Friday, 27 June 2014

South Downs and Salisbury Plain

On to the rest of Sunday. First stop in the South Downs to the east of Winchester was at a well known site for Musk Orchids - Herminium monorchis an orchid I hadn't seen before. What a spectacular site it was too I've never seen so many orchids in one place.




This is just one tiny corner but photos don't really do it justice as a lot of the orchids don't show up very well.

It is quite a large site and the Musk Orchids actually took some finding as they are very small indeed just 4cm - 5cm high at most.



 Musk Orchid


They vary in colour from yellowish as seen here and....

...here.
 



To green



 This one has a caterpillar trying to hide on it.
I can't identify it, any ideas?


 


Common Spotted Orchid -Dactylorhiza fuchsii




Chalk Fragrant Orchid -Gymnadenia conopsea



Knapweed Broomrape - Orobanche elatior


 Fairy Flax - Linum catharticum


 Hairy St.John's Wort - Hypericum hirsutum


This lovely meadow was just outside the reserve

I could easily have spent all day at this lovely reserve but was on a bit of a tight schedule. I was soon on my way a few miles down the road to another superb reserve where I was hoping to see the bizarre flowers of Round-headed Rampion - Phyteuma orbiculare. Again I could easily have spent a whole day on this lovely site but the kilometre walk from the car park to the flowering site of the Round - headed Rampion meant that I was too pushed for time. Still, I saw the flower very easily once I'd arrived on the south facing slopes where it grows. 


The flower head is not a single flower but made up of many small flowers which when unopened look like podgy fingers or a sea anemone. It has the most gorgeous deep purple colour. Unfortunately it wasn't easy to get an aesthetically pleasing shot of it because it's just so attractive to flies!


See! Weevils too by the looks of it!


At least the fly on this one as rather attractive green eyes!


When the flowers are all fully open the plant looks a bit messy and not nearly as striking.


A nice fly-less example.

After visiting Martha I took a different route home to fit in a visit to the site on Salisbury Plain where I saw Pheasant's Eye - Adonis annua three years ago. It was still a nice site but the arable 'weeds' which grow there were not nearly as varied and numerous as they had been then. I didn't find any Pheasant's Eye at all, probably because it tends to grow in disturbed ground and when I saw it here before it was growing on the edge of tracks made by tanks and other vehicles.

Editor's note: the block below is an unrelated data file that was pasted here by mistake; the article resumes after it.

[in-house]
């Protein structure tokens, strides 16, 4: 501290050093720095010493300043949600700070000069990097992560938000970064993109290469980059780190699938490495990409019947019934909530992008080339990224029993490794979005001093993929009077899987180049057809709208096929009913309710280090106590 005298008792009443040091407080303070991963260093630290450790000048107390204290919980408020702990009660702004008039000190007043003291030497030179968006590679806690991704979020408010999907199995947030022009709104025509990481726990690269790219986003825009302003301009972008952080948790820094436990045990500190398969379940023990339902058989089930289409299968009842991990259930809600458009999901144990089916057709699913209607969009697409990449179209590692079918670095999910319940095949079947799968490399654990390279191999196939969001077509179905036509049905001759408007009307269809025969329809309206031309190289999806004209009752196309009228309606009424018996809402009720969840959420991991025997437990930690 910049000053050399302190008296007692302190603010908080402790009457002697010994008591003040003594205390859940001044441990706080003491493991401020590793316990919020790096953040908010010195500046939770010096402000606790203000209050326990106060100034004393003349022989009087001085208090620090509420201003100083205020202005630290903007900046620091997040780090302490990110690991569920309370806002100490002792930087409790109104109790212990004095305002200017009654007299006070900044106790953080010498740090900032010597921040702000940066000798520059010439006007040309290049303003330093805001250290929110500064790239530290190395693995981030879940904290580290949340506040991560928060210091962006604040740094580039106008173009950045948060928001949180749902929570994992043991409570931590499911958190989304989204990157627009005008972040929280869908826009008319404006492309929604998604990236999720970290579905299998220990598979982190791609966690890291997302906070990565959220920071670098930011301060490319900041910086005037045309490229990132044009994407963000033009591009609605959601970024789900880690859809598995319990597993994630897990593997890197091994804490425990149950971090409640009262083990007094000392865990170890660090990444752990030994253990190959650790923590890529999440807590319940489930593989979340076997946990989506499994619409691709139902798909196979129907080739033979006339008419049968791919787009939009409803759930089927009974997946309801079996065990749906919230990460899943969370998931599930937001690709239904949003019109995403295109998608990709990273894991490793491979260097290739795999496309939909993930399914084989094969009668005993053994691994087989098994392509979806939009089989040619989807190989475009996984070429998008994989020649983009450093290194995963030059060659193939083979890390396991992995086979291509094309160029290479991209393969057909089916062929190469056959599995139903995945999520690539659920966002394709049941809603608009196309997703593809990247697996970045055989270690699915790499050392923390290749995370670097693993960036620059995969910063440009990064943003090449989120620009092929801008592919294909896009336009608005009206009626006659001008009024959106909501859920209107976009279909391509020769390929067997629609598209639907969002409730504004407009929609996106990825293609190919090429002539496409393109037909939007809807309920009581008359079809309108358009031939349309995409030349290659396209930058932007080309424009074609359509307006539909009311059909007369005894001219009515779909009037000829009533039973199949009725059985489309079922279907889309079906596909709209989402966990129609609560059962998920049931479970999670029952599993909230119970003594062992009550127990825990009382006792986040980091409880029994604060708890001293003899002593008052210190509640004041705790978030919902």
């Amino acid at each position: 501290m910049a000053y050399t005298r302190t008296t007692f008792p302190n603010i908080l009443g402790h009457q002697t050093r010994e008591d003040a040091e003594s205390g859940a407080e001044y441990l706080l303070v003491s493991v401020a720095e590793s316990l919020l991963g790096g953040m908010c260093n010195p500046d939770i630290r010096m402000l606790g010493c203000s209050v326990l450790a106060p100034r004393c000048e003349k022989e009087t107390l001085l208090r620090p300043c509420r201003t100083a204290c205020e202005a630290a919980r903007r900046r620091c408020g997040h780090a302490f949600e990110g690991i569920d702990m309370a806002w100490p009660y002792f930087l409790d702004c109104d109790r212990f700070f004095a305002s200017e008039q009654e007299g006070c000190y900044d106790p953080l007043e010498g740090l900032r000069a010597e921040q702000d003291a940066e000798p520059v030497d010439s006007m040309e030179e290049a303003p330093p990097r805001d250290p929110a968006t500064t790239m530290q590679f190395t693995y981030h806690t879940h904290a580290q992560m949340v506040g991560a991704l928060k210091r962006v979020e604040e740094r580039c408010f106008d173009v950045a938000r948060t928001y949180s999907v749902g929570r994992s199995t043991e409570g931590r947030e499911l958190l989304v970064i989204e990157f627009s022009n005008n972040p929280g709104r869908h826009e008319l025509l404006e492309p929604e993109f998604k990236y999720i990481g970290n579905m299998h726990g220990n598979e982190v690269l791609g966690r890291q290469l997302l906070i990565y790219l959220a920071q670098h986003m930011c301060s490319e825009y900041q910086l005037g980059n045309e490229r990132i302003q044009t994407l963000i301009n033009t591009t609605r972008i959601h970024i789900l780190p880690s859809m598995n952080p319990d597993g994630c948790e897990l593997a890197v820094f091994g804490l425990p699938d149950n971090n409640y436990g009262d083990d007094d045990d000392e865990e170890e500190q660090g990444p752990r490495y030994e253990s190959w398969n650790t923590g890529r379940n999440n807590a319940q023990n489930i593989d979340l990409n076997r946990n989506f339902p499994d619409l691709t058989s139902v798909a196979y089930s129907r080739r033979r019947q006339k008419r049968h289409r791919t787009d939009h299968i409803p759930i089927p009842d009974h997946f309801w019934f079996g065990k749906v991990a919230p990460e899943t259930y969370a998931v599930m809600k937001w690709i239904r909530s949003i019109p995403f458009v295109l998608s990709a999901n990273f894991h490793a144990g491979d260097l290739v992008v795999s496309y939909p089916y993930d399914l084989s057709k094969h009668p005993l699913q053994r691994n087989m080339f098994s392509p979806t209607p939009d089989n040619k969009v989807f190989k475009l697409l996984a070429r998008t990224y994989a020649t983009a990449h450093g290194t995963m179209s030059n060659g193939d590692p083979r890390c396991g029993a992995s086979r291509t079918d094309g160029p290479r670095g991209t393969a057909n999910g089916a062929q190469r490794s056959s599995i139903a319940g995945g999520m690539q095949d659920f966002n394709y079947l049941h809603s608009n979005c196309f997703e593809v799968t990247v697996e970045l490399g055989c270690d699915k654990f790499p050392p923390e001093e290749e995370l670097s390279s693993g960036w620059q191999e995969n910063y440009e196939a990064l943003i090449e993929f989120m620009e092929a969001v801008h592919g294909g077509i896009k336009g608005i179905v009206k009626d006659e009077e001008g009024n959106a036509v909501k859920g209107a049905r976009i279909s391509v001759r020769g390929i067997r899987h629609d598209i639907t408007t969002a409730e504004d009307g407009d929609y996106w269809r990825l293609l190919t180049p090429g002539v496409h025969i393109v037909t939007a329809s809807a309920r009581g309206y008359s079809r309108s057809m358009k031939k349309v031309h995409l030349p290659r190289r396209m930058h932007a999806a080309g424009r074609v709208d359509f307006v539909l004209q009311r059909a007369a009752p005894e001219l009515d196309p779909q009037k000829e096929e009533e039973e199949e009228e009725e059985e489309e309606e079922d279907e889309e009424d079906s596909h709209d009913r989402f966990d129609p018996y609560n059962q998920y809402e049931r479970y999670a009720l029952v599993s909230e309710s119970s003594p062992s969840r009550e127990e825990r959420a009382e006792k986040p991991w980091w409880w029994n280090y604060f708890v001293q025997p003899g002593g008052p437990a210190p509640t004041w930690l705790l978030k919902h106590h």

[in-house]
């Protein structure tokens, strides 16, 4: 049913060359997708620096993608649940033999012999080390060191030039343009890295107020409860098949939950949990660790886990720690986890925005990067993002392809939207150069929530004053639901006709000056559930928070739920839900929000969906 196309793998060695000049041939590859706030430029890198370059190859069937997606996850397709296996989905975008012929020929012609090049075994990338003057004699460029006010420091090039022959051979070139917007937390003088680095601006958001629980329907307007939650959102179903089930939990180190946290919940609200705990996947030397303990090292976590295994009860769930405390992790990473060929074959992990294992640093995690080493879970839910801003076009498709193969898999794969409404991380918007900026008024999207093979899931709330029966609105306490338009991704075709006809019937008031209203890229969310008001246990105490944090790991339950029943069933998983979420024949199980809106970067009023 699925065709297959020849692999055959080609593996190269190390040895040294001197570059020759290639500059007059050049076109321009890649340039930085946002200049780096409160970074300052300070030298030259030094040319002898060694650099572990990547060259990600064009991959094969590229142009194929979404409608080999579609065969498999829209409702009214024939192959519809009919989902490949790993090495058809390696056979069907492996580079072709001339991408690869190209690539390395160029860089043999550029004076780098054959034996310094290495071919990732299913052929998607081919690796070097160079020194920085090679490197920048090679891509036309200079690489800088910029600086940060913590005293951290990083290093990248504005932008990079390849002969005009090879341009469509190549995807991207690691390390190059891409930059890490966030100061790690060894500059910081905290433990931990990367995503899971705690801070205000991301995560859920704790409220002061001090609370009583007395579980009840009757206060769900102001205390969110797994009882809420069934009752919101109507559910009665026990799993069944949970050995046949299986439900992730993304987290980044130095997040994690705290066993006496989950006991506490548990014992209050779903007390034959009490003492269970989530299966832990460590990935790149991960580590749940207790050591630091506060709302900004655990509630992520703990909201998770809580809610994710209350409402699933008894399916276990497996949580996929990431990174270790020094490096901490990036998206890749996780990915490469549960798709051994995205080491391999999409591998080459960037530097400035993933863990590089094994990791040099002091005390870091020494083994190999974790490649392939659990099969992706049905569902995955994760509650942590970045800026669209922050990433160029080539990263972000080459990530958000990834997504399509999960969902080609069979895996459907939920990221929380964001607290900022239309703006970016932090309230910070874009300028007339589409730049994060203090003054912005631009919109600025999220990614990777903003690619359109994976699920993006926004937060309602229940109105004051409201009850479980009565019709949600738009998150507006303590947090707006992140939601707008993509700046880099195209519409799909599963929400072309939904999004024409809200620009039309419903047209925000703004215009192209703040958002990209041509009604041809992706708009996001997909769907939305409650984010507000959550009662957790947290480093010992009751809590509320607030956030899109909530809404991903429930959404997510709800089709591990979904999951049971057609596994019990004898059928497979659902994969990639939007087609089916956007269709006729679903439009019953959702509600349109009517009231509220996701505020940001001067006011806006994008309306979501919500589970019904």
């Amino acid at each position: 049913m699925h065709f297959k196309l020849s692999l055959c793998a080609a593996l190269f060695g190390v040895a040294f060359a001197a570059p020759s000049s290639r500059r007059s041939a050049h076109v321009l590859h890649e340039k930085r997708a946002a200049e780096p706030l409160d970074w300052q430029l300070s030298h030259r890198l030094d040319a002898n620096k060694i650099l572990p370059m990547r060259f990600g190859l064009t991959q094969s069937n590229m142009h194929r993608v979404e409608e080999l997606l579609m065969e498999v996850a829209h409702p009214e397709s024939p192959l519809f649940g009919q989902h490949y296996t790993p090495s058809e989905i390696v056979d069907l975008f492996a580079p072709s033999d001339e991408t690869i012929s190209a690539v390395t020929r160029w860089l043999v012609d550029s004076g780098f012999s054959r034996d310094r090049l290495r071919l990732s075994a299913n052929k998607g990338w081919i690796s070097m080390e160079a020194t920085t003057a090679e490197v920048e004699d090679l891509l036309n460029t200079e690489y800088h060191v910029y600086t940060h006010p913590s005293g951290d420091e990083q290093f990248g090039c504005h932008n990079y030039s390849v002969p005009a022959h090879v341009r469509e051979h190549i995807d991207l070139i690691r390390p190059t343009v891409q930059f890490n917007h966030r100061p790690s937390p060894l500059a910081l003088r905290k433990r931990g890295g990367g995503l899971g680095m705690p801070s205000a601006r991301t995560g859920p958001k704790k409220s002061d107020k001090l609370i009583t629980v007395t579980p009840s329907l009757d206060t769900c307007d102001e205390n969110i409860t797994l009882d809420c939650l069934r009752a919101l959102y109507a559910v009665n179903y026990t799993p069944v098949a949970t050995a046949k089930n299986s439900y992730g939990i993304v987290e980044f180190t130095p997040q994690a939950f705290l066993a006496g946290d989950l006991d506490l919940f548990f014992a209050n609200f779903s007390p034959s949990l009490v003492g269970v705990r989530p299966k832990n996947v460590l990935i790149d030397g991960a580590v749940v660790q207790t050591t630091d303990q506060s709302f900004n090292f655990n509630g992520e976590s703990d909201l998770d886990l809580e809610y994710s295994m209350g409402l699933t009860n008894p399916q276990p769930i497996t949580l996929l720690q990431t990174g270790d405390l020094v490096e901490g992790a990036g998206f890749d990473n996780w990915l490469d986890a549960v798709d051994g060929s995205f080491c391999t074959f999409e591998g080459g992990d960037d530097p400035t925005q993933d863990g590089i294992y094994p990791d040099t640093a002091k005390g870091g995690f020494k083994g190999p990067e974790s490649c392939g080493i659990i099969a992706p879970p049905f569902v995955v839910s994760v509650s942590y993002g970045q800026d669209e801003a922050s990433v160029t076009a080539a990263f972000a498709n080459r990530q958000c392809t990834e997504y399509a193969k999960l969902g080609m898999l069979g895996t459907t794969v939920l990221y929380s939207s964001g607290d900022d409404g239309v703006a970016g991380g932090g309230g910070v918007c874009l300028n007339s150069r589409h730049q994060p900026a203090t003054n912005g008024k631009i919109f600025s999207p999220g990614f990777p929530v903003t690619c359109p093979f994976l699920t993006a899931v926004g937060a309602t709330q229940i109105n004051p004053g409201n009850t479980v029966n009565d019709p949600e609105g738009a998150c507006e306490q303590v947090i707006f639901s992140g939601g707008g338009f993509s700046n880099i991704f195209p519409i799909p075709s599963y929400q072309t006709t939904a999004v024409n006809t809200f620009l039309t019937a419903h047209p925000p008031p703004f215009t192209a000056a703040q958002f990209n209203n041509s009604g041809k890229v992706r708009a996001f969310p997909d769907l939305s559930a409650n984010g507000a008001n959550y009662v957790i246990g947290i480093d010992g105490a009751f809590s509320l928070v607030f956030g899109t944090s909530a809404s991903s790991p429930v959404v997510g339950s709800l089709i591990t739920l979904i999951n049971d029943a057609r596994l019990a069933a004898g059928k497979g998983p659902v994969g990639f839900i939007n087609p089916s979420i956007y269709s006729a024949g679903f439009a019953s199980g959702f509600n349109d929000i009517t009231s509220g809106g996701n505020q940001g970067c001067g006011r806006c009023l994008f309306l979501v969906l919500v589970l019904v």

Pheasant's Eye growing alongside a compacted track in 2011.
This year there are no tracks through the area and the Pheasant's Eye may be being crowded out by more vigorous species. I could however have been a bit too early as it was July when I visited before. I may have chance to go back in the coming weeks, so could find it yet.

Same area as seen above but this year without the tank tracks unfortunately.
There were plenty of other fine plants to see and one new one for me too, which was Sainfoin - Onobrychis vicifolia



Sainfoin with inquisitive Black Ant



More Knapweed Broomrape....
... Greater Knapweed.
 Its host plant


Rough Poppy - Papaver hybridum
Definitely my favourite of all the poppies, such a lovely colour.

Field Pansy - Viola arvensis


 Meadow Cranesbill - Geranium pratense


 Field Scabious - Knautia arvensis



Square-stalked St.John's Wort - Hypericum tetrapterum


Common Toadflax - Linaria vulgaris


 Five-spot Burnet Moths


 Five-spot Burnet and Marbled White


Meadow Brown

 Marbled White signalling to this Burnet Moth that she's already mated thank you very much!
A very popular spike of Viper's Bugloss


It always amazes me that people are willing to pay £13.90 to walk around the outside of Stonehenge when you can get views like this from the car whilst stuck in the almost perpetual traffic jam on the A303 alongside it. 
Also, notice how the five people on the left are all not even looking at it but are on their phones.
EDIT: I have been informed in the comments that they may be listening to the audio tour (probably downloaded onto their phones) which I now understand is included in with ticket purchase ... in that case £13.90 what a bargain! ;-)
I wonder what species of bird that is, perched on top of the tallest stone?

7 comments:

JRandSue said...

Amazing

Anonymous said...

What a lovely series of Orchid images, you must be well pleased with those.

Incidentally I suspect those visitors to Stonehenge are listening to an audio recording rather than being on the phone.

Karen Woolley said...

Thanks for putting me right there Anonymous.. Audio tour of course! They have to offer one something for the exorbitant entrance charge I suppose ;-)

Mike Kilburn said...

a super series of images - I'd never realised how rich meadowlands are for flowers and insects - I'never realised.

As for Stonehenge - £13.90 would be a bargain for finding that the bird on top of the stones was a White-croned Black Wheatear!

Paul Redman said...

Great blog Karen. How do you find all these places to visit. I have the same opinion about people who visit Stonehenge as you and my poor wife hears my opinion everytime we pass those stones. Lovely photo's.

Karen Woolley said...

Thanks John and Mike, Yes, Mike although I'd pay that for a 'just' male Rock Thrush!

Paul, thanks and I just research on the internet and in that old fashioned thing - books! ;-)

Ian Andrews said...

beautiful pics again; your fuel bill must be enormous! I understand you use a Canon Superzoom; what distance are you from the subject, particularly the butterflies.